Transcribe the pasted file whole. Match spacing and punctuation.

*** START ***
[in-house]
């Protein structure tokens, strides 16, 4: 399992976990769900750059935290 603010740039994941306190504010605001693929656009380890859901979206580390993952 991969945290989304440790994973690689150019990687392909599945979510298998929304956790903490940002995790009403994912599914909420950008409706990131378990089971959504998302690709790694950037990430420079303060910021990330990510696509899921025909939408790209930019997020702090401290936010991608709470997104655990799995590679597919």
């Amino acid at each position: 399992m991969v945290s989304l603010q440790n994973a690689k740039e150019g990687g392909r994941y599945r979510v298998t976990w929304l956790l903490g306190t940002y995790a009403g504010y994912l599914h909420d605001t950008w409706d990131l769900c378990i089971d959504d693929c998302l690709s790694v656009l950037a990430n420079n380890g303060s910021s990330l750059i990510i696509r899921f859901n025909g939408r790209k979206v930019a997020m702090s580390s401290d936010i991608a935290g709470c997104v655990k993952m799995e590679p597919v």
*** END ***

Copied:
[in-house]
């Protein structure tokens, strides 16, 4: 399992976990769900750059935290 603010740039994941306190504010605001693929656009380890859901979206580390993952 991969945290989304440790994973690689150019990687392909599945979510298998929304956790903490940002995790009403994912599914909420950008409706990131378990089971959504998302690709790694950037990430420079303060910021990330990510696509899921025909939408790209930019997020702090401290936010991608709470997104655990799995590679597919």
């Amino acid at each position: 399992m991969v945290s989304l603010q440790n994973a690689k740039e150019g990687g392909r994941y599945r979510v298998t976990w929304l956790l903490g306190t940002y995790a009403g504010y994912l599914h909420d605001t950008w409706d990131l769900c378990i089971d959504d693929c998302l690709s790694v656009l950037a990430n420079n380890g303060s910021s990330l750059i990510i696509r899921f859901n025909g939408r790209k979206v930019a997020m702090s580390s401290d936010i991608a935290g709470c997104v655990k993952m799995e590679p597919v």